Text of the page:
Chester by-election: Labour’s Samantha Dixon wins seat with 11,000 vote majority over Tories

Samantha Dixon comfortably defeated the Conservatives in the party’s first electoral test since the ousting of their two former leaders

Labour has comfortably won the Chester by-election in the first public vote since Boris Johnson and Liz Truss were ousted from Number 10.

Local councillor Samantha Dixon retained the seat for Labour with a 10,974 vote majority, delivering a bruising defeat to Rishi Sunak in his first electoral test as Prime Minister.

The contest was triggered by the resignation of Labour MP Christian Matheson, who resigned his Commons seat following complaints of “serious sexual misconduct” were upheld by a parliamentary watchdog. Matheson, who denied the allegations, was facing a four-week suspension and was asked to resign by Labour before he quit.

Dixon won 17,309 votes in total - a 61% share and almost 11,000 more than Conservative Candidate and NHS nurse Liz Wardlaw who got 6,335 votes, or 22.40%. Election officials confirmed that turnout was 41.2%, with a total of 28,541 votes cast in the December poll.

Labour was widely expected to hold the seat, having won it in 2019 for the third time in a row, but the margin was much bigger than three years ago when the gap was 6,614 votes. It represents a 13.8% swing from Tory to Labour, the sixth biggest between the parties since 1945, and more than the 12.7% in Wakefield in June.

The party hailed the result as one that sent a “clear message” to Sunak and his new administration.

Samantha Dixon comfortably defeated the Conservatives in the Chester by-election (Photo: Getty Images)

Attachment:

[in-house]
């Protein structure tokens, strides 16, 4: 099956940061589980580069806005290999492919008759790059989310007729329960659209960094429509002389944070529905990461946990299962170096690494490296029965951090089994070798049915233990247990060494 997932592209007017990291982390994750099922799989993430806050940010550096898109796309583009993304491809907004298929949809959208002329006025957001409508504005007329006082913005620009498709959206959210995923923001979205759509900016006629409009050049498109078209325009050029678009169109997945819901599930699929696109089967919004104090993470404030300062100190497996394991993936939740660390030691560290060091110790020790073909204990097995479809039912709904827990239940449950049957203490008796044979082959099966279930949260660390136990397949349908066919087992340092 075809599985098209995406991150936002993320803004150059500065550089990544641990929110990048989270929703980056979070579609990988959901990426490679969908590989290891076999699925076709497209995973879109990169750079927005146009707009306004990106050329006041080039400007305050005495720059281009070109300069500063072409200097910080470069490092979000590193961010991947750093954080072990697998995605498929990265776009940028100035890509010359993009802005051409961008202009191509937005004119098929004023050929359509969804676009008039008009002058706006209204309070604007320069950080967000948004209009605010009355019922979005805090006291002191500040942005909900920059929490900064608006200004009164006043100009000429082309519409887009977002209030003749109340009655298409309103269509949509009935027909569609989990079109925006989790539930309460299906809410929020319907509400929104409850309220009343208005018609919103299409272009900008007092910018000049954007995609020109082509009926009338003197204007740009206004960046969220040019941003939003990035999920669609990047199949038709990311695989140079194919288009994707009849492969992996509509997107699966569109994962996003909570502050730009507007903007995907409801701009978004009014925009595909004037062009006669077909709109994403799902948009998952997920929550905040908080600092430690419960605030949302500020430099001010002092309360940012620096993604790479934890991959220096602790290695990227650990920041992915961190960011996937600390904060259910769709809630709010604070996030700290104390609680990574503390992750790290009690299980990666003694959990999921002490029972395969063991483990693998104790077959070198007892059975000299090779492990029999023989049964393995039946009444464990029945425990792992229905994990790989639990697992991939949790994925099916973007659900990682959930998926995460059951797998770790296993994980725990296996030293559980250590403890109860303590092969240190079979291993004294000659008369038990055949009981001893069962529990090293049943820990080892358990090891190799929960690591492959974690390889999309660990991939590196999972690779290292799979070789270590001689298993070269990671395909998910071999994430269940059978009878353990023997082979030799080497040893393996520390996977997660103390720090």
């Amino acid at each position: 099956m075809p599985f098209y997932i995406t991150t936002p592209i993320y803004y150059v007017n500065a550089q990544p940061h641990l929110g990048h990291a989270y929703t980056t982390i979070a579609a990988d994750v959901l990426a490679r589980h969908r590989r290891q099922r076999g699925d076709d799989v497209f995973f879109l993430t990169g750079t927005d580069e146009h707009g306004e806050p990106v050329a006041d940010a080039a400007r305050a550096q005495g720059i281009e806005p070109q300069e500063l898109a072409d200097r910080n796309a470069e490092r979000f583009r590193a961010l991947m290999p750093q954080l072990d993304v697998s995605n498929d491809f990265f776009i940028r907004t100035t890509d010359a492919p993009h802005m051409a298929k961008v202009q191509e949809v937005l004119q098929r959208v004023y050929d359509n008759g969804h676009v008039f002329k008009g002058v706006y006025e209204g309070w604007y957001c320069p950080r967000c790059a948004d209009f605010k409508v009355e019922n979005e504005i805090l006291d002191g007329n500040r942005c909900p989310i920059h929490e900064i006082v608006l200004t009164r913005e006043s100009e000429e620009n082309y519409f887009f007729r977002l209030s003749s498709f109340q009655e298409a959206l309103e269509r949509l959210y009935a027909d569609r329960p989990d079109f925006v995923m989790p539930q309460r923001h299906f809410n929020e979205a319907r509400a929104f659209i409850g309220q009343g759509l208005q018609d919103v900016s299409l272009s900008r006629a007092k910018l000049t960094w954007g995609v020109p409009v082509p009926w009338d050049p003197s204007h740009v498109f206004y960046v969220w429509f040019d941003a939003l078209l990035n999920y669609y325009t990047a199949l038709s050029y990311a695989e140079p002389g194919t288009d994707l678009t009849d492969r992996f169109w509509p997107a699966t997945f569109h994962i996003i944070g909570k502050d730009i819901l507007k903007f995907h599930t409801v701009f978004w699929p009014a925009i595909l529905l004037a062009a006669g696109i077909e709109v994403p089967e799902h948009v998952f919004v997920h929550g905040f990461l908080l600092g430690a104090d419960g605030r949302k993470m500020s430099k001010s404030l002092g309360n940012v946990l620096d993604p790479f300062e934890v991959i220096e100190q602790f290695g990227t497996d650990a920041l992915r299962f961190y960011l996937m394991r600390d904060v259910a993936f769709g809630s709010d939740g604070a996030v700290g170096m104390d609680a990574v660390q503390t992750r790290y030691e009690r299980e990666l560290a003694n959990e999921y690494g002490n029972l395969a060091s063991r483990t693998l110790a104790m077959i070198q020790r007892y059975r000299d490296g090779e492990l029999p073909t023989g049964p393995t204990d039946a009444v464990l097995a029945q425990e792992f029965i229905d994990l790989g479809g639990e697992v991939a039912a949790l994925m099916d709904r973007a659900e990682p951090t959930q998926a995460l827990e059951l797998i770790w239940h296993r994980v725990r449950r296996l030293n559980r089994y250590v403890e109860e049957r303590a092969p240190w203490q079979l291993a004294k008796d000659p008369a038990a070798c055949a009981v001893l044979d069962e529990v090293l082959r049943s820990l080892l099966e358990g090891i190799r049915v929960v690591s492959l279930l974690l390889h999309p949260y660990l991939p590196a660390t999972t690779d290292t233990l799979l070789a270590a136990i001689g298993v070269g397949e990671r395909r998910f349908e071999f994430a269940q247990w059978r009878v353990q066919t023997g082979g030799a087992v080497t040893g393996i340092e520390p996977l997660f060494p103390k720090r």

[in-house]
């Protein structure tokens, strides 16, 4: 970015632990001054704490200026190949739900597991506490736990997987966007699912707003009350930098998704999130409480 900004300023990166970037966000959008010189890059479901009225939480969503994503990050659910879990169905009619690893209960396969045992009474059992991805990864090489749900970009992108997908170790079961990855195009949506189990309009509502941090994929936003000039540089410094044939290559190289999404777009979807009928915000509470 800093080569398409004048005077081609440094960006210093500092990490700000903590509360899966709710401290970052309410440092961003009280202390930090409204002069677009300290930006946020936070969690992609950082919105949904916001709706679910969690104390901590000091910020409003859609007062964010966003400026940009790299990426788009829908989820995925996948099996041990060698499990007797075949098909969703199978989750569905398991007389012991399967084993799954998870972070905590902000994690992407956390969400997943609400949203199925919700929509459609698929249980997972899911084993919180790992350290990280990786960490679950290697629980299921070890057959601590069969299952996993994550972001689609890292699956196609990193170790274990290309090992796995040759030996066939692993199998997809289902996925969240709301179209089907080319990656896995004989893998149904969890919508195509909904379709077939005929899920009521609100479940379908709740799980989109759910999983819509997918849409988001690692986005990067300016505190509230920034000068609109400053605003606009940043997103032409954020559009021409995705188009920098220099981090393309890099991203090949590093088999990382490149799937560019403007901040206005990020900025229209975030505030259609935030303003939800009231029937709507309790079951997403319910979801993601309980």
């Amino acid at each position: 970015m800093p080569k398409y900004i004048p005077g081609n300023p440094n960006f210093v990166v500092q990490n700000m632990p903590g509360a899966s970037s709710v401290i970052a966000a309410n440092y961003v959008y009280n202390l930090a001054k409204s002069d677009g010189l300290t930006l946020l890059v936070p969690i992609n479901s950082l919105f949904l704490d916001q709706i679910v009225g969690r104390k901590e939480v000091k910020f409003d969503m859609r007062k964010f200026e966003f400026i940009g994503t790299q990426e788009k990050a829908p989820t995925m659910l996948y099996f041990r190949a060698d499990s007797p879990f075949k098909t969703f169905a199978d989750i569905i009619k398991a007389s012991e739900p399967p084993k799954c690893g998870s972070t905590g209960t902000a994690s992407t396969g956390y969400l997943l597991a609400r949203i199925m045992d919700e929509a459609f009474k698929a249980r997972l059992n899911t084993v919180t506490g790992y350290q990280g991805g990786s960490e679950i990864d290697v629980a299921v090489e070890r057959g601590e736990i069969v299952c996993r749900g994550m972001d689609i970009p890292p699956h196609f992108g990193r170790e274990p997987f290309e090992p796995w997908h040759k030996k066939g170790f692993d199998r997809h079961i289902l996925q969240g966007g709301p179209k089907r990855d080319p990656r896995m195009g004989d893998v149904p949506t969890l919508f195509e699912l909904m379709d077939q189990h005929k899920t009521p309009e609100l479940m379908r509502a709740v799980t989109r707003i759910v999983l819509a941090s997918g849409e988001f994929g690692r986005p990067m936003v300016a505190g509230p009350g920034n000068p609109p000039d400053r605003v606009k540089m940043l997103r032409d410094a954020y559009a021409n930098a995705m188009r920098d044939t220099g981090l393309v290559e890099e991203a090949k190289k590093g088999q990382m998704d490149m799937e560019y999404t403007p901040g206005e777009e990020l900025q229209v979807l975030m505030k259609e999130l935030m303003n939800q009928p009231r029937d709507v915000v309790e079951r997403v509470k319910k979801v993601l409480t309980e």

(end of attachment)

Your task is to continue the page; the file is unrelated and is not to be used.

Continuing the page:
In a victory speech after the result, Dixon said: “People in Chester and across our country are really worried. Worried about losing their homes because they can’t afford the mortgage repayments or the rent, worried about whether they can put the heating on, worried about whether they can put food on the table for their families.

“This is the cost of 12 years of Conservative government. The government, which has wreaked havoc with our economy, destroyed our public services and betrayed the people who put their trust in them at the last general election.”

‘People are fed up of Tory rule’

Dixon said after the vote result was announced that she believes many people across the country felt the same as voters in Chester. She told reporters: “It’s just that here people have had an opportunity to express how they feel.”

Shadow work and pensions minister Alison McGovern agreed and said the decisive victory is a sign that the public is “fed up of Tory rule”. The Wirral South MP said: “The people of Chester have sent a clear message to Rishi Sunak’s Conservative government: They are fed up of Tory rule and want the change Labour offers.

“After the Tories crashed our economy, it’s clear that only Labour can be trusted to help families across the country make ends meet. Sam will be an excellent MP for Chester and a strong voice for Chester residents in the Conservative cost-of-living crisis.”

Deputy Labour leader Angela Rayner is expected to visit Chester on Friday (2 December) to celebrate the result with the new MP, who will now take up her seat two years out from the next general election.

The result is the latest by-election defeat suffered by the Conservatives. The last two by-elections, which took place on the same day in June, were a disaster for the Tories, with Labour snatching Wakefield and the Liberal Democrats securing a historic victory in Tiverton and Honiton.

The result, which comes just over a month into Sunak’s tenure as Prime Minister, is unlikely to be seen as a referendum on his leadership, but it still comes as a blow to the party which is facing an uphill battle to remain in office at the next nationwide poll.

The country is facing a gloomy outlook, after Chancellor Jeremy Hunt’s autumn statement last month ushered in a fresh round of belt-tightening in the public finances as the UK heads into a recession and soaring inflation squeezes incomes.

Many households across the UK are struggling with rising energy bills, rail strikes and a planned walk-out by nurses also threatens to cause severe disruption in the run up to Christmas.